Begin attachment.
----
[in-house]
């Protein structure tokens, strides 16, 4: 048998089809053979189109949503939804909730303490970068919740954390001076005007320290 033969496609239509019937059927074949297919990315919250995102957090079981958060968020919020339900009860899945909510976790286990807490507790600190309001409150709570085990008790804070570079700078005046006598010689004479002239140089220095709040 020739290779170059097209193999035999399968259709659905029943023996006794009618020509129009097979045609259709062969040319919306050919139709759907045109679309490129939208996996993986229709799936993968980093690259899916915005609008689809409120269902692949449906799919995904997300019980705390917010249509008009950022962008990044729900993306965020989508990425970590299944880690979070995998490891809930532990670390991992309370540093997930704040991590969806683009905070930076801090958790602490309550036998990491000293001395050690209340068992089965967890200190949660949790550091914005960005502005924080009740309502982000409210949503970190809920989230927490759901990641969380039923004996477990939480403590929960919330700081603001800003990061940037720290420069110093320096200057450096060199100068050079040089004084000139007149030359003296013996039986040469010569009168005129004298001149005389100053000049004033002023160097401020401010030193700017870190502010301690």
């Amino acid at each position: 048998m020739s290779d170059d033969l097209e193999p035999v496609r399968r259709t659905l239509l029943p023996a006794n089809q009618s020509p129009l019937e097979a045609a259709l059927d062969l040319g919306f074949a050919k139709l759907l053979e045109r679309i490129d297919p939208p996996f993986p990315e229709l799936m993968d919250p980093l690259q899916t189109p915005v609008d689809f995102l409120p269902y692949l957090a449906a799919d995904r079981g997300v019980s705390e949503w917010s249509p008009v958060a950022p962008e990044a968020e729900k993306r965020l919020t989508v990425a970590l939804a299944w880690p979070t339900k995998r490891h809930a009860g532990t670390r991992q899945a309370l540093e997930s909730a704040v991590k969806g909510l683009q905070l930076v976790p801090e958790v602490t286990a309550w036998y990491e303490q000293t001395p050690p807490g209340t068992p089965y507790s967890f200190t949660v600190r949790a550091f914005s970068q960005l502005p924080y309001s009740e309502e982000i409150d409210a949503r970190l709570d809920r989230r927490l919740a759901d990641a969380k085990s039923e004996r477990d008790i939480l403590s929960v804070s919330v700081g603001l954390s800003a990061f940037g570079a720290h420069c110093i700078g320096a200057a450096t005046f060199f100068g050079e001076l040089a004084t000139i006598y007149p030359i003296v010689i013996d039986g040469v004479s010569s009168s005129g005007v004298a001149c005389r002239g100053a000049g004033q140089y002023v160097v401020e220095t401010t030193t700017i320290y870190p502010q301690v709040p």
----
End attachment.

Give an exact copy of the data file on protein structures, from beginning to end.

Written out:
[in-house]
């Protein structure tokens, strides 16, 4: 048998089809053979189109949503939804909730303490970068919740954390001076005007320290 033969496609239509019937059927074949297919990315919250995102957090079981958060968020919020339900009860899945909510976790286990807490507790600190309001409150709570085990008790804070570079700078005046006598010689004479002239140089220095709040 020739290779170059097209193999035999399968259709659905029943023996006794009618020509129009097979045609259709062969040319919306050919139709759907045109679309490129939208996996993986229709799936993968980093690259899916915005609008689809409120269902692949449906799919995904997300019980705390917010249509008009950022962008990044729900993306965020989508990425970590299944880690979070995998490891809930532990670390991992309370540093997930704040991590969806683009905070930076801090958790602490309550036998990491000293001395050690209340068992089965967890200190949660949790550091914005960005502005924080009740309502982000409210949503970190809920989230927490759901990641969380039923004996477990939480403590929960919330700081603001800003990061940037720290420069110093320096200057450096060199100068050079040089004084000139007149030359003296013996039986040469010569009168005129004298001149005389100053000049004033002023160097401020401010030193700017870190502010301690």
């Amino acid at each position: 048998m020739s290779d170059d033969l097209e193999p035999v496609r399968r259709t659905l239509l029943p023996a006794n089809q009618s020509p129009l019937e097979a045609a259709l059927d062969l040319g919306f074949a050919k139709l759907l053979e045109r679309i490129d297919p939208p996996f993986p990315e229709l799936m993968d919250p980093l690259q899916t189109p915005v609008d689809f995102l409120p269902y692949l957090a449906a799919d995904r079981g997300v019980s705390e949503w917010s249509p008009v958060a950022p962008e990044a968020e729900k993306r965020l919020t989508v990425a970590l939804a299944w880690p979070t339900k995998r490891h809930a009860g532990t670390r991992q899945a309370l540093e997930s909730a704040v991590k969806g909510l683009q905070l930076v976790p801090e958790v602490t286990a309550w036998y990491e303490q000293t001395p050690p807490g209340t068992p089965y507790s967890f200190t949660v600190r949790a550091f914005s970068q960005l502005p924080y309001s009740e309502e982000i409150d409210a949503r970190l709570d809920r989230r927490l919740a759901d990641a969380k085990s039923e004996r477990d008790i939480l403590s929960v804070s919330v700081g603001l954390s800003a990061f940037g570079a720290h420069c110093i700078g320096a200057a450096t005046f060199f100068g050079e001076l040089a004084t000139i006598y007149p030359i003296v010689i013996d039986g040469v004479s010569s009168s005129g005007v004298a001149c005389r002239g100053a000049g004033q140089y002023v160097v401020e220095t401010t030193t700017i320290y870190p502010q301690v709040p």